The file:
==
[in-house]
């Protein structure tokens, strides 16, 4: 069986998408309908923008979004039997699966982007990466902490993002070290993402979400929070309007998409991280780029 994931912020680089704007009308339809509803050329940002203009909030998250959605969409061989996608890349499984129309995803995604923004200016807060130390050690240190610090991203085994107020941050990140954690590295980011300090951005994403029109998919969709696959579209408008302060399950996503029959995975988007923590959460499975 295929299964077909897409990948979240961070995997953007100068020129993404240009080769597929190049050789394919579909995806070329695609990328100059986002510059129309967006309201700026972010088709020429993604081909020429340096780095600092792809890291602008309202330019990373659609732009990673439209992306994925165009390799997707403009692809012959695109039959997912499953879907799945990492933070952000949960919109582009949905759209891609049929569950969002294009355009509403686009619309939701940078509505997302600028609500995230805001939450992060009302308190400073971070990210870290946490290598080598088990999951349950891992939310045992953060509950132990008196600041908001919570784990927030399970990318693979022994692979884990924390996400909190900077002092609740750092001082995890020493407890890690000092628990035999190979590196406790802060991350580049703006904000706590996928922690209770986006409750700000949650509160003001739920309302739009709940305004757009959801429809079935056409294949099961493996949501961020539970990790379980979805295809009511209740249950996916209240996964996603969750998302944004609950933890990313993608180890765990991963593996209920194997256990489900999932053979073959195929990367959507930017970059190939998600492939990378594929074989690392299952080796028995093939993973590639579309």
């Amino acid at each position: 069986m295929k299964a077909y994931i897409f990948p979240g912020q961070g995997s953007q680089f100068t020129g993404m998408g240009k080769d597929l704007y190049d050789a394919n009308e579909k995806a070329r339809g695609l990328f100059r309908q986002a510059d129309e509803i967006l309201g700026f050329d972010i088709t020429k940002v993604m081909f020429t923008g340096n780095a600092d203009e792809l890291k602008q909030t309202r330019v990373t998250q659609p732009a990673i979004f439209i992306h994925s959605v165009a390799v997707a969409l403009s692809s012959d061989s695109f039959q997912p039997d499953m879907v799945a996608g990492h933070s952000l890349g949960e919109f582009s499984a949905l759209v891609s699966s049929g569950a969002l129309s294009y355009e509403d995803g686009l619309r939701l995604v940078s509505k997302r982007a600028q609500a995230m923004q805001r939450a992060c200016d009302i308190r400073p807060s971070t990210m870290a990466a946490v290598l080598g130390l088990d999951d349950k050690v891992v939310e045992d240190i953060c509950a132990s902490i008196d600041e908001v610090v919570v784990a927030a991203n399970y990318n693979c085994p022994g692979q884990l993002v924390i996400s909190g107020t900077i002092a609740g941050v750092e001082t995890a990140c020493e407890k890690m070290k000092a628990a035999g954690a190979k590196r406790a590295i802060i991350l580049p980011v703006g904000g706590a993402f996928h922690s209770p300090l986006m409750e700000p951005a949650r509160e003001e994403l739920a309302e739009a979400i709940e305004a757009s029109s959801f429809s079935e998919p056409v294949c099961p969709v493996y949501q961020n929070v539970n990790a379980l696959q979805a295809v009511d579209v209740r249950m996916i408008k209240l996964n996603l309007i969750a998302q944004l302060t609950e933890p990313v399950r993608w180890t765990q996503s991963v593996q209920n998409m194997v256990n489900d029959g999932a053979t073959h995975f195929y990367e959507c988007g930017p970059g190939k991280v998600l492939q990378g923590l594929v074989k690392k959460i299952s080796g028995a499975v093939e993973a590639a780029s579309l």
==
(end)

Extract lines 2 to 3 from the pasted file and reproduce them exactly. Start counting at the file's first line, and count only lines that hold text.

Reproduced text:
């Protein structure tokens, strides 16, 4: 069986998408309908923008979004039997699966982007990466902490993002070290993402979400929070309007998409991280780029 994931912020680089704007009308339809509803050329940002203009909030998250959605969409061989996608890349499984129309995803995604923004200016807060130390050690240190610090991203085994107020941050990140954690590295980011300090951005994403029109998919969709696959579209408008302060399950996503029959995975988007923590959460499975 295929299964077909897409990948979240961070995997953007100068020129993404240009080769597929190049050789394919579909995806070329695609990328100059986002510059129309967006309201700026972010088709020429993604081909020429340096780095600092792809890291602008309202330019990373659609732009990673439209992306994925165009390799997707403009692809012959695109039959997912499953879907799945990492933070952000949960919109582009949905759209891609049929569950969002294009355009509403686009619309939701940078509505997302600028609500995230805001939450992060009302308190400073971070990210870290946490290598080598088990999951349950891992939310045992953060509950132990008196600041908001919570784990927030399970990318693979022994692979884990924390996400909190900077002092609740750092001082995890020493407890890690000092628990035999190979590196406790802060991350580049703006904000706590996928922690209770986006409750700000949650509160003001739920309302739009709940305004757009959801429809079935056409294949099961493996949501961020539970990790379980979805295809009511209740249950996916209240996964996603969750998302944004609950933890990313993608180890765990991963593996209920194997256990489900999932053979073959195929990367959507930017970059190939998600492939990378594929074989690392299952080796028995093939993973590639579309």
């Amino acid at each position: 069986m295929k299964a077909y994931i897409f990948p979240g912020q961070g995997s953007q680089f100068t020129g993404m998408g240009k080769d597929l704007y190049d050789a394919n009308e579909k995806a070329r339809g695609l990328f100059r309908q986002a510059d129309e509803i967006l309201g700026f050329d972010i088709t020429k940002v993604m081909f020429t923008g340096n780095a600092d203009e792809l890291k602008q909030t309202r330019v990373t998250q659609p732009a990673i979004f439209i992306h994925s959605v165009a390799v997707a969409l403009s692809s012959d061989s695109f039959q997912p039997d499953m879907v799945a996608g990492h933070s952000l890349g949960e919109f582009s499984a949905l759209v891609s699966s049929g569950a969002l129309s294009y355009e509403d995803g686009l619309r939701l995604v940078s509505k997302r982007a600028q609500a995230m923004q805001r939450a992060c200016d009302i308190r400073p807060s971070t990210m870290a990466a946490v290598l080598g130390l088990d999951d349950k050690v891992v939310e045992d240190i953060c509950a132990s902490i008196d600041e908001v610090v919570v784990a927030a991203n399970y990318n693979c085994p022994g692979q884990l993002v924390i996400s909190g107020t900077i002092a609740g941050v750092e001082t995890a990140c020493e407890k890690m070290k000092a628990a035999g954690a190979k590196r406790a590295i802060i991350l580049p980011v703006g904000g706590a993402f996928h922690s209770p300090l986006m409750e700000p951005a949650r509160e003001e994403l739920a309302e739009a979400i709940e305004a757009s029109s959801f429809s079935e998919p056409v294949c099961p969709v493996y949501q961020n929070v539970n990790a379980l696959q979805a295809v009511d579209v209740r249950m996916i408008k209240l996964n996603l309007i969750a998302q944004l302060t609950e933890p990313v399950r993608w180890t765990q996503s991963v593996q209920n998409m194997v256990n489900d029959g999932a053979t073959h995975f195929y990367e959507c988007g930017p970059g190939k991280v998600l492939q990378g923590l594929v074989k690392k959460i299952s080796g028995a499975v093939e993973a590639a780029s579309l």